I was yearning to get out of town and wanted some good cityscape photos. With many cities as possible options, Chicago came to mind with its quintessential urban setting.
In the late 18th century, the southwestern shore of Lake Michigan was nothing more than a desolate marshy swamp. Only a few non-natives lived in the area. It wasn’t until 1803 when the US Army established a fort at the mouth of the Chicago River. The fort had little to defend itself and was subsequently burned by the natives during War of 1812. After a peace treaty was signed between the natives and the US which the former ceded the land to the latter, the fort was rebuilt.
The unstable land along the shoreline was not suitable for a city. But some still saw its potential. Sitting at the mouth of the Chicago River, there were opportunities to connect parts of what was then the American frontier to the Great Lakes, the Eerie Canal, and thus, more populated areas of the country. A canal was built, completing a path to the Mississippi River and with it, brought commerce and people to the area. The development of railroads and the role Chicago played as a transportation hub caused the population to continue to skyrocket. From 1830 to 1857 the population rose from only 100 to over 90,000. By 1870, Chicago was the second most populated city in the country.
In 1871, a devastating fire destroyed the city. A third of the population was left homeless. The disaster was a wake up call and catalyst to changing building code, safety regulations, and how buildings were constructed. The city was resilient and rebuilt. Steel was used to frame buildings instead of wood which incidentally allowed taller buildings to be built. Chicago was the birthplace of modern skyscrapers, something the city would continue to cultivate for many years to come. In 1893, the city hosted the World’s Fair which gave Chicago the opportunity to establish itself as a world-class city and show off its innovative ideas and creativity.
Growth throughout the 19th and early 20th century also brought a lot of undesirable effects along with it, including crime. Chicago was home to infamous mobsters like Al Capone who held a lot of influence in the city during the prohibition era. The riots in 1968 also put the city in the limelight in an undesirable way. Nevertheless, the city continued to grow until about 1970 when the population began to decrease as more people moved towards a suburban lifestyle. While some areas of the city were developed, other neighborhoods became neglected. In 1974, the Sears Tower was completed which held the title as the world’s tallest skyscraper until 1998.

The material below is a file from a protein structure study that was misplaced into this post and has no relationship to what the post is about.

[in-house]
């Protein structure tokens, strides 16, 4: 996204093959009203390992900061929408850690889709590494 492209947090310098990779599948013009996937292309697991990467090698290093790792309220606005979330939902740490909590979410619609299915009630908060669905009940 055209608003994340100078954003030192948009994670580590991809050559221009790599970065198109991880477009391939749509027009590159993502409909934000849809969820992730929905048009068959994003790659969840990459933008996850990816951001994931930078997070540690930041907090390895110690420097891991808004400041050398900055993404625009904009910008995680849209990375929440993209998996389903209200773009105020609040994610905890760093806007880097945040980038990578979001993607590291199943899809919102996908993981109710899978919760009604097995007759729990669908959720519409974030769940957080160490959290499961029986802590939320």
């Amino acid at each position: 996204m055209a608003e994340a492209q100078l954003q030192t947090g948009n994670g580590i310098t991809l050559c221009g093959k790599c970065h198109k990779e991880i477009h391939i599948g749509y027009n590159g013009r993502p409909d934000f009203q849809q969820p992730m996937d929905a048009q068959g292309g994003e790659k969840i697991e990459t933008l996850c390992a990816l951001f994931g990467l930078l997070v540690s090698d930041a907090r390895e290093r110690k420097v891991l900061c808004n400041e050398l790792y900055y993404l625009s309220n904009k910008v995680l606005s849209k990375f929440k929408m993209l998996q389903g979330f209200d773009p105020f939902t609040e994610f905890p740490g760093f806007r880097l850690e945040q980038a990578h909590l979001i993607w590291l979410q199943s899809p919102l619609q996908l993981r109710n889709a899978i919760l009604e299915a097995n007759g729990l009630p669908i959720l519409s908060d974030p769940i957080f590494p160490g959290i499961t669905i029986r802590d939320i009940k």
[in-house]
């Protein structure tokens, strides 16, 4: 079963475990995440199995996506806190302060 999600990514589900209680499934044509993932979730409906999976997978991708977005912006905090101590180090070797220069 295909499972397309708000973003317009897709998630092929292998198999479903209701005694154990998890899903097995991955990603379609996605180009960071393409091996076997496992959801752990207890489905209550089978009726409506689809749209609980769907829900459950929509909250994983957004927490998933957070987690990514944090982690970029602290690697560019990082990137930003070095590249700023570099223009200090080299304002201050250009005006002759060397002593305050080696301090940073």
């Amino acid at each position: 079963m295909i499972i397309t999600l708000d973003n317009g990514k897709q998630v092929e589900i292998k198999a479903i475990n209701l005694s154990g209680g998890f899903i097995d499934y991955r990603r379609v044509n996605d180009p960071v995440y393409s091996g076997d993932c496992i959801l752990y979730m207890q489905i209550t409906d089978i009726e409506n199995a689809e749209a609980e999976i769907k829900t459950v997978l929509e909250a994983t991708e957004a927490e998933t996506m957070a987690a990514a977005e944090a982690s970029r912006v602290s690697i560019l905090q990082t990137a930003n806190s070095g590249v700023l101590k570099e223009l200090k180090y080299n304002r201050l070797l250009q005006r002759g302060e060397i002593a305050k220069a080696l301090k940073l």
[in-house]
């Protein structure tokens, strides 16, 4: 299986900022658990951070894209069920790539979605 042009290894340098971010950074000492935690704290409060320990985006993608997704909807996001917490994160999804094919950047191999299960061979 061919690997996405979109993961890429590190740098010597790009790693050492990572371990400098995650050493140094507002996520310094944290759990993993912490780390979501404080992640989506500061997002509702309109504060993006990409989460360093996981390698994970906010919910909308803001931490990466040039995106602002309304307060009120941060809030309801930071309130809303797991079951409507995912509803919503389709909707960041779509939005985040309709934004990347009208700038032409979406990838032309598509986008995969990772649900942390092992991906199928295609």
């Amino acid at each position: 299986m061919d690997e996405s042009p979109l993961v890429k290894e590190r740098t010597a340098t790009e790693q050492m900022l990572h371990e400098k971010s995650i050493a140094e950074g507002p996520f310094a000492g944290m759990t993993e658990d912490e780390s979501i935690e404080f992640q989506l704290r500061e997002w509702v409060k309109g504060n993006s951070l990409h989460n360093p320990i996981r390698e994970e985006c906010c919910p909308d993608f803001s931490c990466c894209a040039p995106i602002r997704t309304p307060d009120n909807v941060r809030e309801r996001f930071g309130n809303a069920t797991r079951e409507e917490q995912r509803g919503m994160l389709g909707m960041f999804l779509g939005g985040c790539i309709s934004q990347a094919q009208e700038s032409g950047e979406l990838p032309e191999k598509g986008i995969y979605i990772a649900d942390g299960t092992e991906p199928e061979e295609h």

In the 1990’s, the city began revitalizing run down areas of the city, beautifying more parks and creating a safer environment for people to visit and live. Railyards and deserted parking lots in the central business district were transformed into walkable beautiful parks. With this and other beautification efforts, new developments came to central Chicago.
Today, Chicago is the country’s third largest city and the largest in the Midwest. It remains vital to our country’s trade and commerce. It is a city rich in culture and the arts of all varieties. The city, with its magnificent parks and beautiful architecture, is itself a work of art. With its recognizable landmarks and architecture both inside and out, many notable artists and architects such have left their mark on the city in one way or another.
Visiting Chicago should be on everybody’s list. The city is full of things to do year-round. I must say I was never at any point bored during my three day visit. The city is very visitor friendly and getting around is quite easy with many of the most popular attractions located within walking distance or a short cab or public transit ride away. If you do visit, come prepared for the elements. They aren’t joking about the wind. Not only does it mess up your hair, it will make it feel much colder than the thermostat says. Luckily, I had some nice weather on the last day of my visit.
For me, I really liked walking around the city and seeing the things other people may pay less attention to. Coming from Utah, where nature takes care of its beauty, I felt the beauty of Chicago was almost entirely human-made (I mean this as a compliment to the city). From walking under the L train to seeing the buildings tower above me, it is remarkable how much work went into building a city of this size. It is a true feat of the human ingenuity.
I also couldn’t pass on seeing things like the Art Institute of Chicago, the Chicago Theater, the Lincoln Park Zoo (It’s a free zoo!), the several large museums, or the Chicago River Walk to name a few. And if you are looking for some good views, check out the observation decks at the Willis Tower or 360 Chicago at the John Hancock Building. Oh and who could forget the food!